Yesterday and today my university has been running the “Time to Talk” campaign in the students union. Throughout the days they have been releasing blog posts written by people with mental health problems and also giving out support to those who need it. These aspects of the campaign are useful as they allow us sufferers to express their issues in their own words, rather than having someone dictate what it is like with a particular issue and also informs sufferers of how to get help so they can get support they need more easily.
However, the rest of this campaign leaves a somewhat unpleasant taste in my mouth. The stall in my Students Union and posters of other stalls from around the country are all daubed in flowers and smiley faces and smothered across my universities one is “come and have a chat and some cake,” “free cake here,” “cupcakes,” “be happy” etc. All of this in my opinion is rather tiresome and mildly patronising, implying that we need to be lured in with promises of smiley faces and free food. As if we are wild animals that need to be caught. The presentation of the stalls also ironically promotes the idea that we are all unhappy all of the time, need to be loved and have a person show kindness towards us, which is exactly the kind of stereotype they are attempting to change and combat. People with mental health conditions do not have a set symptom, we are not autonomous and as someone who suffers from severe depression I am not constantly in need of a hug and some kind words. This approach of kittens and cuteness also somewhat dumbs the issue down and hides the true nature of how terrible life with a mental health can be. It is not a fluffy topic so presenting it as one does not help in the slightest, if anything it trivialises it.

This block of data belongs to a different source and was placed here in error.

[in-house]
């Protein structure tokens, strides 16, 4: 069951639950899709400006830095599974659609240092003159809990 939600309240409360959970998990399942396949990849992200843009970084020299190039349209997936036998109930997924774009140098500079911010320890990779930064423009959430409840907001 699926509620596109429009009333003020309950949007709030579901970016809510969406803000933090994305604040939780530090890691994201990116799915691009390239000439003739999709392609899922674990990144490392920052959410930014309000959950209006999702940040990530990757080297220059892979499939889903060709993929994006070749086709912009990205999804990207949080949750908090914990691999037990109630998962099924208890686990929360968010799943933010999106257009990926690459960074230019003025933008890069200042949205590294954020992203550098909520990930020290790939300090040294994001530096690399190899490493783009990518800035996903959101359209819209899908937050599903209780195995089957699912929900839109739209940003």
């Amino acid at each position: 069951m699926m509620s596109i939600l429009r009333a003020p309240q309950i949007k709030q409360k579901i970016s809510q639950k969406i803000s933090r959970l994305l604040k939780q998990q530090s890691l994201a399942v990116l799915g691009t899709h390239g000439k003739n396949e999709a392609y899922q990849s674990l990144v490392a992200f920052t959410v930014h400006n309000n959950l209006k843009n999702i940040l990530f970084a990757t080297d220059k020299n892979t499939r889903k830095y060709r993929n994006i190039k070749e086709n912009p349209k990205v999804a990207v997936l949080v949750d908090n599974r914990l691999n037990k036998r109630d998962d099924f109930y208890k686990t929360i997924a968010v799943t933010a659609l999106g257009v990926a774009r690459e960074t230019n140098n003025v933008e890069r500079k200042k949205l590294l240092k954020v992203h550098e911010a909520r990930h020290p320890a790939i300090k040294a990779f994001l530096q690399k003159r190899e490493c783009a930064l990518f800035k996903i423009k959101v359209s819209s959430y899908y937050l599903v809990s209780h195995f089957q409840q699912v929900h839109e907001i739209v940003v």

Instead I feel that this campaign would be much more educational and actually of some help if there was a day where people could gather in-depth information about each illness, thus educating people and allowing them to spot warning signs in friends or relatives. And also to make the day more about the people who actually suffer from said illnesses rather than emphasising how great it is that non-sufferers are reaching out to us and giving themselves a metaphorical gold star.
All in all, in my opinion the “Time to Talk” campaign has good intentions but is currently not being implemented in the most effective or tactful way. Instead, it just makes me even feel more isolated and “different” compared to everyone else.